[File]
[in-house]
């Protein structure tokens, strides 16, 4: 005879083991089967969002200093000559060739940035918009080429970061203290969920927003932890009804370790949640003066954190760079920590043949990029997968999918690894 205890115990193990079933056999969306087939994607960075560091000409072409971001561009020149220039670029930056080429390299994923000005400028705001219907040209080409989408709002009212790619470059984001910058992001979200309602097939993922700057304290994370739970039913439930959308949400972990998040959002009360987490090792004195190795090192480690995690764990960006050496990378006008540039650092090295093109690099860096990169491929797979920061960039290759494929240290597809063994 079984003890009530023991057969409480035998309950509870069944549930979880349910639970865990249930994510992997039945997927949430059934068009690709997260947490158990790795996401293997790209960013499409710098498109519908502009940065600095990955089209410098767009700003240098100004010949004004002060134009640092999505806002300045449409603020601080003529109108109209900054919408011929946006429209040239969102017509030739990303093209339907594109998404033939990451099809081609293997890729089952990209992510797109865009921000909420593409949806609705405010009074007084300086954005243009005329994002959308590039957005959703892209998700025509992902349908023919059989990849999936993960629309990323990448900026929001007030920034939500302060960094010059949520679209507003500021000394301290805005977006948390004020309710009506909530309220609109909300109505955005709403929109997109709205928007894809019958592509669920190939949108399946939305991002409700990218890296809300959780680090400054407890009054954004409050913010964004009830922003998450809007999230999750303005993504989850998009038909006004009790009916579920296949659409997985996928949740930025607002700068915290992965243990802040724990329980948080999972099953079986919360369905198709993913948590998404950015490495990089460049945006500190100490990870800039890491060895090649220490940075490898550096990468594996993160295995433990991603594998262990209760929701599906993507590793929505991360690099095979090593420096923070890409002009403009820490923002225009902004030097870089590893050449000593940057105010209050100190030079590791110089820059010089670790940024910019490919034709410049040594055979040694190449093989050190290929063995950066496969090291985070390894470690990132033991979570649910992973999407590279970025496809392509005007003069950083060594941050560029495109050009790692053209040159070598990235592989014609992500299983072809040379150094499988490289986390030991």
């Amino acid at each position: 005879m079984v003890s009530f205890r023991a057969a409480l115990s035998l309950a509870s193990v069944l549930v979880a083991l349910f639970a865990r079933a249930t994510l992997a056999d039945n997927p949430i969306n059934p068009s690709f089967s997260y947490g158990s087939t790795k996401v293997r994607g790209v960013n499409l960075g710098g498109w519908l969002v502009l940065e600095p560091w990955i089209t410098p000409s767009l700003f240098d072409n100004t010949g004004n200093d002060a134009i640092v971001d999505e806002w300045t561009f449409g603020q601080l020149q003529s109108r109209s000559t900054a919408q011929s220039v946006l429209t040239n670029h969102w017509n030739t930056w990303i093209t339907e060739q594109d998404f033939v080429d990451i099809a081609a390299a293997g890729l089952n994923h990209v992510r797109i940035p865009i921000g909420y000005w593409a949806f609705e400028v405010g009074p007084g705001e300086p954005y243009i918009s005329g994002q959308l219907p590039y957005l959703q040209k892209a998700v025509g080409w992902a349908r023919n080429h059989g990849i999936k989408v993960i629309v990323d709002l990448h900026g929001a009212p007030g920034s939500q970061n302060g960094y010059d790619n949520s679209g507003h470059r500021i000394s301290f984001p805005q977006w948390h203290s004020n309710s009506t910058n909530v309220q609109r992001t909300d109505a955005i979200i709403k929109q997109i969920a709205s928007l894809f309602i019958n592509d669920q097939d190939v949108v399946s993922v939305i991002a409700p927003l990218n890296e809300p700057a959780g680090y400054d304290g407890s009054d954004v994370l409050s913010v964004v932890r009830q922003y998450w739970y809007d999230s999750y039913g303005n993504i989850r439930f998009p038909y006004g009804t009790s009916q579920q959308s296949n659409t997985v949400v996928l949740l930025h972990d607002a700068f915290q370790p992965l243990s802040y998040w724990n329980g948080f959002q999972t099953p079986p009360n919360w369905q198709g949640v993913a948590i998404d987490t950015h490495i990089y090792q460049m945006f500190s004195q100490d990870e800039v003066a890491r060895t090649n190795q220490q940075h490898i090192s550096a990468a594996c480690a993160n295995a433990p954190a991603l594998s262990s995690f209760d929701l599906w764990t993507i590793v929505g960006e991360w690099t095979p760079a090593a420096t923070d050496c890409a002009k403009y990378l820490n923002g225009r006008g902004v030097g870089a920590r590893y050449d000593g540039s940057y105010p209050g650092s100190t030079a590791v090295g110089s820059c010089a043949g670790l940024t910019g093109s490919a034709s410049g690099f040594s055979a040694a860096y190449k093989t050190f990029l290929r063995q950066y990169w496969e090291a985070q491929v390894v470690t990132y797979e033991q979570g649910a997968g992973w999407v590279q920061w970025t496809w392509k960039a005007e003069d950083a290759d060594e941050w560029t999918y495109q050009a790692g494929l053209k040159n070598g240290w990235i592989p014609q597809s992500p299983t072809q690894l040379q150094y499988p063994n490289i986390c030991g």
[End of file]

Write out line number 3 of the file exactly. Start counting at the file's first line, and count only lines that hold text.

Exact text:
């Amino acid at each position: 005879m079984v003890s009530f205890r023991a057969a409480l115990s035998l309950a509870s193990v069944l549930v979880a083991l349910f639970a865990r079933a249930t994510l992997a056999d039945n997927p949430i969306n059934p068009s690709f089967s997260y947490g158990s087939t790795k996401v293997r994607g790209v960013n499409l960075g710098g498109w519908l969002v502009l940065e600095p560091w990955i089209t410098p000409s767009l700003f240098d072409n100004t010949g004004n200093d002060a134009i640092v971001d999505e806002w300045t561009f449409g603020q601080l020149q003529s109108r109209s000559t900054a919408q011929s220039v946006l429209t040239n670029h969102w017509n030739t930056w990303i093209t339907e060739q594109d998404f033939v080429d990451i099809a081609a390299a293997g890729l089952n994923h990209v992510r797109i940035p865009i921000g909420y000005w593409a949806f609705e400028v405010g009074p007084g705001e300086p954005y243009i918009s005329g994002q959308l219907p590039y957005l959703q040209k892209a998700v025509g080409w992902a349908r023919n080429h059989g990849i999936k989408v993960i629309v990323d709002l990448h900026g929001a009212p007030g920034s939500q970061n302060g960094y010059d790619n949520s679209g507003h470059r500021i000394s301290f984001p805005q977006w948390h203290s004020n309710s009506t910058n909530v309220q609109r992001t909300d109505a955005i979200i709403k929109q997109i969920a709205s928007l894809f309602i019958n592509d669920q097939d190939v949108v399946s993922v939305i991002a409700p927003l990218n890296e809300p700057a959780g680090y400054d304290g407890s009054d954004v994370l409050s913010v964004v932890r009830q922003y998450w739970y809007d999230s999750y039913g303005n993504i989850r439930f998009p038909y006004g009804t009790s009916q579920q959308s296949n659409t997985v949400v996928l949740l930025h972990d607002a700068f915290q370790p992965l243990s802040y998040w724990n329980g948080f959002q999972t099953p079986p009360n919360w369905q198709g949640v993913a948590i998404d987490t950015h490495i990089y090792q460049m945006f500190s004195q100490d990870e800039v003066a890491r060895t090649n190795q220490q940075h490898i090192s550096a990468a594996c480690a993160n295995a433990p954190a991603l594998s262990s995690f209760d929701l599906w764990t993507i590793v929505g960006e991360w690099t095979p760079a090593a420096t923070d050496c890409a002009k403009y990378l820490n923002g225009r006008g902004v030097g870089a920590r590893y050449d000593g540039s940057y105010p209050g650092s100190t030079a590791v090295g110089s820059c010089a043949g670790l940024t910019g093109s490919a034709s410049g690099f040594s055979a040694a860096y190449k093989t050190f990029l290929r063995q950066y990169w496969e090291a985070q491929v390894v470690t990132y797979e033991q979570g649910a997968g992973w999407v590279q920061w970025t496809w392509k960039a005007e003069d950083a290759d060594e941050w560029t999918y495109q050009a790692g494929l053209k040159n070598g240290w990235i592989p014609q597809s992500p299983t072809q690894l040379q150094y499988p063994n490289i986390c030991g």